NASA: Rare, enormous gas storm detected on Saturn

These red, orange and green clouds on Saturn represent the tail end of a 2010/11 massive storm.

Story highlights

  • The storm, first detected in 2010, let out something of a cosmic burp
  • If on Earth, it would cover North America top to bottom and wrap the globe many times
  • The storm also led to a drastic change in the ringed planet

NASA says the Cassini spacecraft recorded the aftermath of a massive storm on Saturn that let out an "unprecedented belch of energy."

Not only was the size of the storm unusual, but what the storm was made of left scientists puzzled.

The source of the cosmic burp, which rapidly changed the atmosphere's temperature, was ethylene gas, an odorless, colorless gas that has rarely been observed on Saturn, NASA said.

"This temperature spike is so extreme it's almost unbelievable," said Brigette Hesman, the study's lead author who works at Goddard. "To get a temperature change of the same scale on Earth, you'd be going from the depths of winter in Fairbanks, Alaska, to the height of summer in the Mojave Desert," Hesman said in a statement released by NASA.

NASA's NuStar gets first look at black hole at the center of the Milky Way

Scientists still haven't figured out from where the ethylene gas came.

By comparison, a storm of similar size on Earth would cover North America from top to bottom and wrap the planet many times, researchers said.

The Cassini spacecraft first detected the disruption on December 5, 2010, and has been following it since, but researchers said the ethylene gas disruption that followed the storm was unexpected.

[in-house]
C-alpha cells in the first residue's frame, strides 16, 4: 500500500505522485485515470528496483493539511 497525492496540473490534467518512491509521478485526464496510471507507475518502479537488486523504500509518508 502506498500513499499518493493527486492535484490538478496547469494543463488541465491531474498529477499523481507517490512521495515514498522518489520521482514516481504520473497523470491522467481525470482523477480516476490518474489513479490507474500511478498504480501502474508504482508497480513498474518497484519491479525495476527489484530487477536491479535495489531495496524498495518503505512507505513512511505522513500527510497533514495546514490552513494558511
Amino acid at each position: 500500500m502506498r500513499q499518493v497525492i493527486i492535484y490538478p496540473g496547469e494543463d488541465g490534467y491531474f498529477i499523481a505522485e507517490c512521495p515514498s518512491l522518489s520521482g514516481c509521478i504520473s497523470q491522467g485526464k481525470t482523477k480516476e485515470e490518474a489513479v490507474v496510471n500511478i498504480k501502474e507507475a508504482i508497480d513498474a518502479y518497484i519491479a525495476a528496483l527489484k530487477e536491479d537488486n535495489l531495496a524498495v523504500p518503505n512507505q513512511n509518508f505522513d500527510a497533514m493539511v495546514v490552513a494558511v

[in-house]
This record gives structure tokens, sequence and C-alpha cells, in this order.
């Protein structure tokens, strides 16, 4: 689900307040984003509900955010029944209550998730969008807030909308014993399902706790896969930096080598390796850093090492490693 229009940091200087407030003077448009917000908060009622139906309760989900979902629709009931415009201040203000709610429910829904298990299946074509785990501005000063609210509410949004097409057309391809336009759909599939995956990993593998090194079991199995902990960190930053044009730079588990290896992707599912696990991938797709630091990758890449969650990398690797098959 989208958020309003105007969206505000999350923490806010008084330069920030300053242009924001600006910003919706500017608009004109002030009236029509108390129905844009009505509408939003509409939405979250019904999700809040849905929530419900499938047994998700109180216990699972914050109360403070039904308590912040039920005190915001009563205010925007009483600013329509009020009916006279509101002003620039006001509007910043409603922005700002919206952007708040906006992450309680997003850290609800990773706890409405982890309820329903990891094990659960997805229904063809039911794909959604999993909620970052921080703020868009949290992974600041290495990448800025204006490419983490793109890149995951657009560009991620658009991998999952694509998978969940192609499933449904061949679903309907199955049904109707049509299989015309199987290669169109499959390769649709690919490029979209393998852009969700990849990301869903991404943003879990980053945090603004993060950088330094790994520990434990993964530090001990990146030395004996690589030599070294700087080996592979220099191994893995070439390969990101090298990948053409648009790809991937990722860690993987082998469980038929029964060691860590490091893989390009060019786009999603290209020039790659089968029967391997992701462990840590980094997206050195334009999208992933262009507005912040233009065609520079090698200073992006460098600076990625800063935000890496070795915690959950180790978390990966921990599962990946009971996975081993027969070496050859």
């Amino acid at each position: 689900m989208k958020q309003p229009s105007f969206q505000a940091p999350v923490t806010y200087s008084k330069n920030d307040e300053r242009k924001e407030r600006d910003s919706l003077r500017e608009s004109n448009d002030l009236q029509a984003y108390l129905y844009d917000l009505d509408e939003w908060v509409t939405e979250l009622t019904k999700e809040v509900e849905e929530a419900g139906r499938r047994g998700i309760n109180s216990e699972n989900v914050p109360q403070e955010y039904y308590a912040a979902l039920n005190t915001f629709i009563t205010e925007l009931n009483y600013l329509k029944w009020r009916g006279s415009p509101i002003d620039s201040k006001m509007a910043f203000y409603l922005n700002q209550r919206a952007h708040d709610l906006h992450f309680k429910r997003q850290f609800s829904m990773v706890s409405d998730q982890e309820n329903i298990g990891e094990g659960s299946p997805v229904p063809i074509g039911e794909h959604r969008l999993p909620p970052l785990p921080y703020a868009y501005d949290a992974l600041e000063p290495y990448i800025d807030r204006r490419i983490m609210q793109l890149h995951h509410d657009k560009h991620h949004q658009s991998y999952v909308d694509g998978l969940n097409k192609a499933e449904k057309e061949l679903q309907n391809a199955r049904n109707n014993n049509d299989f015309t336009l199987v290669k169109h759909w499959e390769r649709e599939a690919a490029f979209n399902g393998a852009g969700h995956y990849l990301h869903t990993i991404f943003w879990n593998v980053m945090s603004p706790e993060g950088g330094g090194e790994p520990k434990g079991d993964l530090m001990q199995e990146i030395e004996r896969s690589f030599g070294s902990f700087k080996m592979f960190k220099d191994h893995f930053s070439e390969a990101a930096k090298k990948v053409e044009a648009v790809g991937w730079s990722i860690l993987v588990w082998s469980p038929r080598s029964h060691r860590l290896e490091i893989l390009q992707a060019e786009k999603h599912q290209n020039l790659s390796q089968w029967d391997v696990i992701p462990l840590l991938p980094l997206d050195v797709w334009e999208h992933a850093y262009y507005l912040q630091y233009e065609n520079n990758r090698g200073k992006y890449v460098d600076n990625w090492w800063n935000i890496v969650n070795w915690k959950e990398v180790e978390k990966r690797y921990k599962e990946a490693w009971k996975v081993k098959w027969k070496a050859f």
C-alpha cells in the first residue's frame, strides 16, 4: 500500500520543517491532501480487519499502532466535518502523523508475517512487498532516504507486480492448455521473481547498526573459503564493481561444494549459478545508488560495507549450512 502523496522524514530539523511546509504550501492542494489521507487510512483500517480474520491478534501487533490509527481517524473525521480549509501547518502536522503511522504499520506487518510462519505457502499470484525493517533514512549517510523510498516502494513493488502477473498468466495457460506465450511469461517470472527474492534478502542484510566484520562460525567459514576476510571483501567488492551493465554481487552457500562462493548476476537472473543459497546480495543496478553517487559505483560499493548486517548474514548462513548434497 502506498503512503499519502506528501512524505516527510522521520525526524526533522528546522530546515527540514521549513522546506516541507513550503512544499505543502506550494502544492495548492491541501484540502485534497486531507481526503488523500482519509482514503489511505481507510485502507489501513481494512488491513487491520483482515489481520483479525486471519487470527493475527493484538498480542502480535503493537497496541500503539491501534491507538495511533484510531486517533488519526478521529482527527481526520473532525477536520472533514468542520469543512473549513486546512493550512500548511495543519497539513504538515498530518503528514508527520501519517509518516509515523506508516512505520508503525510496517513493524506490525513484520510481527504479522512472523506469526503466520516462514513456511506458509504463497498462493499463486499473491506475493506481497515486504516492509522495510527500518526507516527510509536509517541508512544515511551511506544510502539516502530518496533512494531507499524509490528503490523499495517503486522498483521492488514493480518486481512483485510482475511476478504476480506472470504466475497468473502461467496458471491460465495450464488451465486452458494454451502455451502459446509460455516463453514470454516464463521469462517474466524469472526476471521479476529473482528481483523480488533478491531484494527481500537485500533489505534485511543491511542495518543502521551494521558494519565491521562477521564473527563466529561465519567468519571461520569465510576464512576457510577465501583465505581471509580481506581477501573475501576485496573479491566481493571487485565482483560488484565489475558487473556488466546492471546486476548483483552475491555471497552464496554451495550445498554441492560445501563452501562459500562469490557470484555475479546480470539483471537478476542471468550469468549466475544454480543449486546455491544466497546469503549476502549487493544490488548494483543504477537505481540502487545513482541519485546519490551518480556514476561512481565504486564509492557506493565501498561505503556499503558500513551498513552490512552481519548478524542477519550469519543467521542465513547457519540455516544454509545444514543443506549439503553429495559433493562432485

A storm this size happens once every 30 years, or once every Saturn year, NASA scientists said.

Launched in 1997, the Cassini-Huygens mission is a cooperative project of NASA, the European Space Agency and the Italian Space Agency.

A full report will be published in November's issue of the Astrophysical Journal.

More news about outer space on CNN.com's Light Years blog

      CNN Recommends

    • pkg clancy north korea nuclear dreams_00002004.jpg

      North Korea nuclear dream video

      As "We are the World" plays, a video shows what looks like a nuclear attack on the U.S. Jim Clancy reports on a bizarre video from North Korea.
    • Photos: Faces of the world

      Photojournalist Alison Wright travelled the world to capture its many faces in her latest book, "Face to Face: Portraits of the Human Spirit."
    • pkg rivers uk football match fixing_00005026.jpg

      How to fix a soccer match

      Europol claims 380 soccer matches, including top level ones, were fixed - as the scandal widens, CNN's Dan Rivers looks at how it's done.
    • No Eiffel Towers, Statues of Liberties, Mt. Rushmores, Taj Mahals, Aussie koalas or Chairman Maos.

      15 biggest souvenir-buying no-no's

      It's an essential part of any trip, an activity we all take part in. Yet almost none of us are any good at it. Souvenir buying is too often an obligatory slog.